Maurice Richard, Guy Lafleur - Two Legends of the Montreal Canadiens
I was born in Montreal,Quebec. Growing up in Quebec, you experience all four of the seasons in all their wonderful, unpredictable ways. Winter (quite synonymous with Quebec) seems like the longest of all seasons. Winter in Canada can start in October and end well into April. As a result, kids need something to do to fill those months with healthy activity. Learning to ice skate, for most, is automatic...right after taking your first steps. I learned to skate at four years old and in my neighbourhood, it was like that for most of the kids. As we became older (one year later), most of the boys started to play hockey in the Mites league. Soon we were old enough to understand how to play the game...and, thanks to our Dads, WATCH the game and the Canadiens on Hockey Night In Canada!
As a child, my first memories of the Canadiens and watching games on T.V. was the blonde haired (in the 70's and 80's you new the colour of hockey players hair- helmets were optional), graceful and smooth skating Hab (nickname for the Canadiens, "Les Habitants", meaning French settlers), Guy Lafleur. To me, he was the MICKEY MANTLE of hockey. Larger than life, exciting and French Canadian, Guy Lafleur was the pride of Quebec in a province that needed a hero of their own in a time of political and social turmoil in Canada and Quebec. Guy Lafleur, hockey player, gave Montreal and Quebec a sense of pride. If you were French or English speaking in Montreal, you had something in common; you loved Guy Lafleur and the Montreal Canadiens. It brought a lot of us together, regardless of differences. Guy Laleur finished his career with his Montreal Canadien career with 1246 points and 518 goals including six 50 goal seasons between 1974-1980.
Unfortunately,Lafleur "retired" from the Canadiens at age 33 after his production tailed off in the '80's and it was assumed he was too old to play and retired a young man after much criticism and high expectations from Canadiens management and fans. "The Flower" would come out of retirement in 1988 and retire for good in 1991. By then,his skills had diminished (along with his hair) but fans were still witness to his past greatness, but just periodically.In my mind,what sends Lafleur into mythical status is not what he accomplished, but what could have been achieved. Lafleur partied and drank as hard as he played, smoked (by some accounts, two packs of cigarettes a day) and was involved in a well known drunken car accident that nearly took his life. While I don't admire an athlete, blessed with gifts that you and I could only dream of having, not taking care of himself, there's a certain amazement and wonder in what could have been achieved if this gifted athlete had taken care of himself off the ice.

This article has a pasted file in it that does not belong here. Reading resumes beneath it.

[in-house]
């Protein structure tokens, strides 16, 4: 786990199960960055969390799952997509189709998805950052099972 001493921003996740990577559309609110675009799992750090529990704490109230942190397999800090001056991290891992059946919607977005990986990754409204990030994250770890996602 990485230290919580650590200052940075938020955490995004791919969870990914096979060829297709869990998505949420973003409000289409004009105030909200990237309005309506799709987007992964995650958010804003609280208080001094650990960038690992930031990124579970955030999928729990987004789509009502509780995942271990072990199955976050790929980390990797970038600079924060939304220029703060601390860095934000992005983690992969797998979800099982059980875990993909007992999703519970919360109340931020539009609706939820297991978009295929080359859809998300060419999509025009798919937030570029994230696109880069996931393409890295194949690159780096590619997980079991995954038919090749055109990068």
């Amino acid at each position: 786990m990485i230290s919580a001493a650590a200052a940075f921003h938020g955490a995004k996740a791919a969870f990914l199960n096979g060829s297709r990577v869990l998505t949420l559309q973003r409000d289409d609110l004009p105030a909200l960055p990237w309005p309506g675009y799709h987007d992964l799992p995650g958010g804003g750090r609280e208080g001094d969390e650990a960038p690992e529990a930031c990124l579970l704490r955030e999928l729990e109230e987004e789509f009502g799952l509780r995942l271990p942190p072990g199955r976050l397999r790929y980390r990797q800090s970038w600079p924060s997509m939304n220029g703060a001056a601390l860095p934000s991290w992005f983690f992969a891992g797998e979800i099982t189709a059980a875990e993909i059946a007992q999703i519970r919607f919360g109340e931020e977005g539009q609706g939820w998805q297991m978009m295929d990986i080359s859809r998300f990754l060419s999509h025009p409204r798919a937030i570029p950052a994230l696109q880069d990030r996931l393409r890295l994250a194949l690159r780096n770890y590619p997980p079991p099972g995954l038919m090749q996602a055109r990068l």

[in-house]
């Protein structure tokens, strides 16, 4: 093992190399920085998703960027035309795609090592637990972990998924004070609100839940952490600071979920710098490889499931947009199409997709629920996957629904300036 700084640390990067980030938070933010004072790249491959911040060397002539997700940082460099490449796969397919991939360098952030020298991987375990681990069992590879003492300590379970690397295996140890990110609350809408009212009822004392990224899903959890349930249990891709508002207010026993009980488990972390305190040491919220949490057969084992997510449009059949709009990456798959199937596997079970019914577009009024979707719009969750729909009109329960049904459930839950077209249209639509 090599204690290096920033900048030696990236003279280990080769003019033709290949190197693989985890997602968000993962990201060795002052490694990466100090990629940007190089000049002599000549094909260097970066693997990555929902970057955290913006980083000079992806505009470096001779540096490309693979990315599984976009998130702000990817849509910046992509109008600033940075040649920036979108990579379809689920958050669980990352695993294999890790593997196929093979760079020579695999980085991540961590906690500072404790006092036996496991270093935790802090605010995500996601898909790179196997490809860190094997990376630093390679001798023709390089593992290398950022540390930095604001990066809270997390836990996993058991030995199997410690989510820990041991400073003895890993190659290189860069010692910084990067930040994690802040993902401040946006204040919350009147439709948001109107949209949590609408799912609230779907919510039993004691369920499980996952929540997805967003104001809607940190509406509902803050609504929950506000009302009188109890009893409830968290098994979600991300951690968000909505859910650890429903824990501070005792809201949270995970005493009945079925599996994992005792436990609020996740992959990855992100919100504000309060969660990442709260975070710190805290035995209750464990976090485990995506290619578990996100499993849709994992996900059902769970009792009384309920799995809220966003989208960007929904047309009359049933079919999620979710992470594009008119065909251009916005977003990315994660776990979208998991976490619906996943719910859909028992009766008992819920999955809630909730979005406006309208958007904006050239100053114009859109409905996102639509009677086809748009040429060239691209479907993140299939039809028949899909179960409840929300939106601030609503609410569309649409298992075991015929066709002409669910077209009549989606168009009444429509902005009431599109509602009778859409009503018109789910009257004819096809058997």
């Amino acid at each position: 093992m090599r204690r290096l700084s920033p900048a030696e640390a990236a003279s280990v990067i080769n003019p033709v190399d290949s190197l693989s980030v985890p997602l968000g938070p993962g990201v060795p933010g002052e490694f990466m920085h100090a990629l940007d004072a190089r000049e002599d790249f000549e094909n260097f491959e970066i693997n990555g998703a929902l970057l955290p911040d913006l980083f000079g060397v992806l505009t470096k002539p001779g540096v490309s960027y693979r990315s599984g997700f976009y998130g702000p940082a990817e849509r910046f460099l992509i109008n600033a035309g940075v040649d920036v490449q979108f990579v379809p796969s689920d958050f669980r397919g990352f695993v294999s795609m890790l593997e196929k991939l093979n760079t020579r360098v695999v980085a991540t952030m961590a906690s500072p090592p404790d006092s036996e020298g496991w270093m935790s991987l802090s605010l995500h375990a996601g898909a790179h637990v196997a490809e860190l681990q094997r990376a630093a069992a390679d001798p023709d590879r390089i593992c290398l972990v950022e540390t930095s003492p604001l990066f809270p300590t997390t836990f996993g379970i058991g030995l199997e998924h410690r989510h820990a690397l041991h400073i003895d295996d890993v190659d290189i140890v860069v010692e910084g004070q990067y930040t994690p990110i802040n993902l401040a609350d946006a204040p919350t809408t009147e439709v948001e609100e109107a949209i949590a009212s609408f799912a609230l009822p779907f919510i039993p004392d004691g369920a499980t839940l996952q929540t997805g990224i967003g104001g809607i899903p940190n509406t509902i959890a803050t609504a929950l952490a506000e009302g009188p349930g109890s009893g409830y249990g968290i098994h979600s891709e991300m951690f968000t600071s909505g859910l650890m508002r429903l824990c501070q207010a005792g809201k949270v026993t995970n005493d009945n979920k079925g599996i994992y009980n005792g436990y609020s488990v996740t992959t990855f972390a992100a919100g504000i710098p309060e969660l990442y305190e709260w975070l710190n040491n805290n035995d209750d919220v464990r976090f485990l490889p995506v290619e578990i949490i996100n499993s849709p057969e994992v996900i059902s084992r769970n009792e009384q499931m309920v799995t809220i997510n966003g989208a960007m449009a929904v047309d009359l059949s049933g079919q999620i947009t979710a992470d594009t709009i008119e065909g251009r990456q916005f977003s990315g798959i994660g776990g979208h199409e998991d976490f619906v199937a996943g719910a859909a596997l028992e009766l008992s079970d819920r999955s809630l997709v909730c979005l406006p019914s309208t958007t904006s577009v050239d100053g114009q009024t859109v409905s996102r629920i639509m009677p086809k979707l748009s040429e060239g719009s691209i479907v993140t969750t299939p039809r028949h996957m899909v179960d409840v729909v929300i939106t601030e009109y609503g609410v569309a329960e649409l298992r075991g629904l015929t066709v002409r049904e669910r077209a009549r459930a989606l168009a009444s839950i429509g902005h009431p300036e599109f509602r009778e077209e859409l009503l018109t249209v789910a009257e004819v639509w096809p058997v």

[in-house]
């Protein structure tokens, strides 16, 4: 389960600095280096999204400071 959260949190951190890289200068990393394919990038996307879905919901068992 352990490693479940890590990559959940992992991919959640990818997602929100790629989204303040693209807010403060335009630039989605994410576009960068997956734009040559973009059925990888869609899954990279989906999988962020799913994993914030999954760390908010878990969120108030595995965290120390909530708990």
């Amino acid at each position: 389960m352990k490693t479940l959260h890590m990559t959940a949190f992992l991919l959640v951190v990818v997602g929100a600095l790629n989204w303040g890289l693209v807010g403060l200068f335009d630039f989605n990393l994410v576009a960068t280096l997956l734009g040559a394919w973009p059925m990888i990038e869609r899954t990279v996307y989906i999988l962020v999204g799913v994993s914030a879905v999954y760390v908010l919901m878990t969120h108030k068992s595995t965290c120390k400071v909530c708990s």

When you're young, you think history started in your era. As we get older, we learn that there were past events and people that existed before us. In my small world, at an age to realize and be aware that there were those who made their mark before us, I discovered that "The Rocket", Maurice Richard played for the Canadiens from 1942 to 1960. He finished his NHL career with 965 points and 544 goals. Richard was the first player to score 50 goals AND do so in 50 games. In an era when 20 goals was a HUGE total of goals, "The Rocket" was a pioneer in goal scoring just as Babe Ruth was to home runs in baseball. When parents would speak of his accomplishments and achievements and how he was larger than life in the hockey world and in Quebec...I said "ya, right, bigger than "The Flower" and all his popularity, "Bigger, much bigger than Lafleur, he was the original superstar. The BABE RUTH of hockey". What!? Yes...adored by Quebecers and Canadiens fans alike, Richard played hockey in an era that bridged the radio and television era.
For the first time, hockey fans were able to see their heroes on T.V. and not have to shell out money for a ticket at the Montreal Forum. This exposure on television, combined with the Canadiens Stanley Cup success and "The Rocket" being the heart and soul of the team, turned players, until then, only heard on radio or read about in newspapers, into someone a fan could identify with. Maurice Richard, with his explosive speed, his grit, his toughness and his heart, became a role model and a symbol of hope to many Quebecers. Richard, during his NHL career, was a victim of much prejudice and stereotyping. French Canadians were seen a "second citizens" in this era of the Anglophone run NHL and Richard fought for equal rights and earned respect with his class, on and off the ice, in a time when French Canadians earned less money and were subject to unspeakable name calling from opposing players and fans alike. Richard, his hockey accomplishment notwithstanding, broke down the barriers between French and English, East and West Canada and the NHL "elite" that were ignorant to diversity and unaware that cultural and language variety is something to celebrate and not repress.
When the Montreal Forum closed in 1996 and the Canadiens moved to the present Bell Centre, during the opening ceremonies when the Habs legends were brought out to christen the new home, it was Richard that received the longest ovation, 16 minutes. The unflappable legend with eyes of coal cried. Fans cried. I think most who watched on television cried. Of all the memories that Richard left people with from the '40's to the day he retired in 1960, that ovation in 1996, 36 years after his playing days, allowed people to feel and show Richard what we felt all along...We never forgot you..We never stopped loving you...You gave us hope...We'll never forget!